Sun, 16 May 2021

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The House Live All
By Professor Martin Green
By Barry Horne
Press releases

Patient choice in end-of-life care must be a priority for the next Government

Compassion in Dying | Compassion in Dying

2 min read Partner content

Compassion in Dying welcomes the Review of Choice in End of Life Care report findings.

Sarah Wootton, Chief Executive of Compassion in Dying Dignity in Dying, said:

“Compassion in Dying welcomes the ‘Review of Choice in End of Life Care’ report findings and looks forward to patient choice becoming more integrated in healthcare, which has been lacking in end of life care in the UK.

“An important recommendation is implementing an electronic system where a patient’s records can be shared with those who are involved in their end of life care by April 2018. It’s essential that this includes a patient’s Advance Decision and Lasting Power of Attorney because a key part of choice is the right to make a legally binding refusal of treatment, or appoint a trusted person to make health decisions. This is particularly important given the widespread recognition that the last six months of a person’s life are frequently over-medicalised and over-treated. To expedite this, there needs to be a drive amongst healthcare professionals to begin these conversations as early as possible, to allow a patient’s wishes and legal rights to be incorporated within their own care. Compassion in Dying  strongly welcomes the review’s recommendation that electronic end of life care registers must be available in all areas of the country, since currently patients in the UK experience a ‘postcode lottery’. Such systems are a vital part of ensuring that patients’ choices for end of life care are known about and respected by healthcare professionals.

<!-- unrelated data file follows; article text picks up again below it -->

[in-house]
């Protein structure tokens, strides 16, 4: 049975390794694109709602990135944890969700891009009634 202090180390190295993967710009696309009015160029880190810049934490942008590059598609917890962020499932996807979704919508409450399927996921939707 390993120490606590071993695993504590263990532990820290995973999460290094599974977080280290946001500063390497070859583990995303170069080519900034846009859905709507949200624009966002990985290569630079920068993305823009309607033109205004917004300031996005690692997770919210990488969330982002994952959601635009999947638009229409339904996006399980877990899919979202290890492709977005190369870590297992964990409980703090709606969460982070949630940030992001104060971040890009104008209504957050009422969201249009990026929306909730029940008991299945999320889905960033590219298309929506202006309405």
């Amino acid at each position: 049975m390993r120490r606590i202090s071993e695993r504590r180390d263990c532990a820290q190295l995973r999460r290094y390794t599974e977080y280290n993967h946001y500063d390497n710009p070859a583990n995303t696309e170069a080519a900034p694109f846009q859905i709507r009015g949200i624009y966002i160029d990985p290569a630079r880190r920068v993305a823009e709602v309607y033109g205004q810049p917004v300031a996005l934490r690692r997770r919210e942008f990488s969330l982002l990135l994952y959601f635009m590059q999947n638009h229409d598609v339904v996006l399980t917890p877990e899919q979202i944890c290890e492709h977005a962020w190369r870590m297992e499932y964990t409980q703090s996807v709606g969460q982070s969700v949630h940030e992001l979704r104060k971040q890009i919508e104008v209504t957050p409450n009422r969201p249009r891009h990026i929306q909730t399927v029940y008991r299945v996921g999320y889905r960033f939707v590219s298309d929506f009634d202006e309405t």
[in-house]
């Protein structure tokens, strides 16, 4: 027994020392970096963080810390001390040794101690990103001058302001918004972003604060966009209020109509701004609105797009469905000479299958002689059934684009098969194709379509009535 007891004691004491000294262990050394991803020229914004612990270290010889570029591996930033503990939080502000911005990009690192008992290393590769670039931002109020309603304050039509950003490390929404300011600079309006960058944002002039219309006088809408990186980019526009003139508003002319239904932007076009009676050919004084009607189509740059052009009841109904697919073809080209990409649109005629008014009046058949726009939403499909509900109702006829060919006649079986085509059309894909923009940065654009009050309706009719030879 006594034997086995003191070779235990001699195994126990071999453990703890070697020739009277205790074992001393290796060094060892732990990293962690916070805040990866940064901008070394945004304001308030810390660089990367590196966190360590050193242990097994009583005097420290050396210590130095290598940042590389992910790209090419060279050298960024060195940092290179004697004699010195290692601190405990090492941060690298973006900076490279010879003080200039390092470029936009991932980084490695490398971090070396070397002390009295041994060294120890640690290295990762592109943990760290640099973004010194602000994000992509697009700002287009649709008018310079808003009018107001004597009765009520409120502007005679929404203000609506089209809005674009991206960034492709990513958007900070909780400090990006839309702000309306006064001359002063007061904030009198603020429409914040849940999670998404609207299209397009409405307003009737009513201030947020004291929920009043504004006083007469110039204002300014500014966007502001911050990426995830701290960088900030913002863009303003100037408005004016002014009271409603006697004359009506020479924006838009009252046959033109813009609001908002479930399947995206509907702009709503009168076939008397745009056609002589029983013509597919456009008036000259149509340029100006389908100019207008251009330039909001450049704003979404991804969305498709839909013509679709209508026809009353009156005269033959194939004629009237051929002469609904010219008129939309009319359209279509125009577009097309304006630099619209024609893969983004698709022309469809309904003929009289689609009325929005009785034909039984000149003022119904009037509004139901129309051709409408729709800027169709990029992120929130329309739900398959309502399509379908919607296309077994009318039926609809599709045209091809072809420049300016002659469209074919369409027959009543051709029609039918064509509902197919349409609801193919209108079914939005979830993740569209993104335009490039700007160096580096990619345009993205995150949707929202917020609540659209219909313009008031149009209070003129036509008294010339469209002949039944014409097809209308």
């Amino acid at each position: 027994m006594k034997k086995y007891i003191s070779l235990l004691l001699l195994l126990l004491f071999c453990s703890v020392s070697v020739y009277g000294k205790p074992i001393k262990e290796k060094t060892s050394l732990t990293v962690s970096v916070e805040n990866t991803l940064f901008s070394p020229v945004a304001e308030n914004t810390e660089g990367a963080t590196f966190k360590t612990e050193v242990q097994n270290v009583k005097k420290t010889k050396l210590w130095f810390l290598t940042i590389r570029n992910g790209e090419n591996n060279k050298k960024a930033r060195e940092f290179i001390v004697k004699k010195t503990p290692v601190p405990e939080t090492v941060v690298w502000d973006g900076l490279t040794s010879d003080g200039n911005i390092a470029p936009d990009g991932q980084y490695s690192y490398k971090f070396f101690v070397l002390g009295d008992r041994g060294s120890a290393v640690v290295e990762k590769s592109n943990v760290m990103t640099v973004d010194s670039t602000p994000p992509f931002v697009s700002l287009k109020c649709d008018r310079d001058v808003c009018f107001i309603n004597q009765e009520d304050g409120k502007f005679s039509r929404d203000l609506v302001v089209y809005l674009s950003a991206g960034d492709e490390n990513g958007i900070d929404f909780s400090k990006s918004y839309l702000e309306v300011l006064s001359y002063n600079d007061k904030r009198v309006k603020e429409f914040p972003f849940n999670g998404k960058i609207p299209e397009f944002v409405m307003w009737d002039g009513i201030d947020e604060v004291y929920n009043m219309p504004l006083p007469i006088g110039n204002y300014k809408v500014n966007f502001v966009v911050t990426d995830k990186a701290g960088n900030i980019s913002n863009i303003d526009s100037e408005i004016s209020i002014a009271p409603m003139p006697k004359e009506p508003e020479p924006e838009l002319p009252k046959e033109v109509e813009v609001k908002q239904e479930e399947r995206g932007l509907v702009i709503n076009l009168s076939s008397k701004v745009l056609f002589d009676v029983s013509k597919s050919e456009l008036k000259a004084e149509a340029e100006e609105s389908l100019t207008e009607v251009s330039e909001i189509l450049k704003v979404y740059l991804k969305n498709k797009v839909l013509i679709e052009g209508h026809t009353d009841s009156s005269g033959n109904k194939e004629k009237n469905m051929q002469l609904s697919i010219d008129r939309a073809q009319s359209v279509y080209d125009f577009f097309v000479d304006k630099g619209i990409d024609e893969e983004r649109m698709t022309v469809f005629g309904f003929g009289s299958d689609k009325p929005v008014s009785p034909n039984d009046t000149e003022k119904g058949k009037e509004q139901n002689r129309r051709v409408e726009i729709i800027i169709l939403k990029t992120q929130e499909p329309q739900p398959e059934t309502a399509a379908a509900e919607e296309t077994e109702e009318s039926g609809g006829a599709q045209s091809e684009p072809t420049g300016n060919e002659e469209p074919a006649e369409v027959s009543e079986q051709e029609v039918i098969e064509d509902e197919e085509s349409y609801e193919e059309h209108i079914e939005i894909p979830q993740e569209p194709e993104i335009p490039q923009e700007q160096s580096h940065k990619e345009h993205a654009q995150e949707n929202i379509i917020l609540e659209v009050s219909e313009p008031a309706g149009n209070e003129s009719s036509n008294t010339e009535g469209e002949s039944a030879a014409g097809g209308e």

“We also welcome the recommendation on developing measures on the extent to which a person approaching the end of life has been offered choice and whether their choices were met. This will be an extremely important piece of work which should hold health and care organisations to account for delivery, and therefore ensure that the review’s broader recommendations result in positive, concrete changes to patient involvement and decision-making at the end of life.

“Patient choice in end-of-life care must be a priority for the next Government. It is a fundamental right that a person should be able to decide, amongst other concerns, what treatment they would or would not want at the end of life. The report is an important step in giving control to the patient and the recommendations should be put in to action without delay.”


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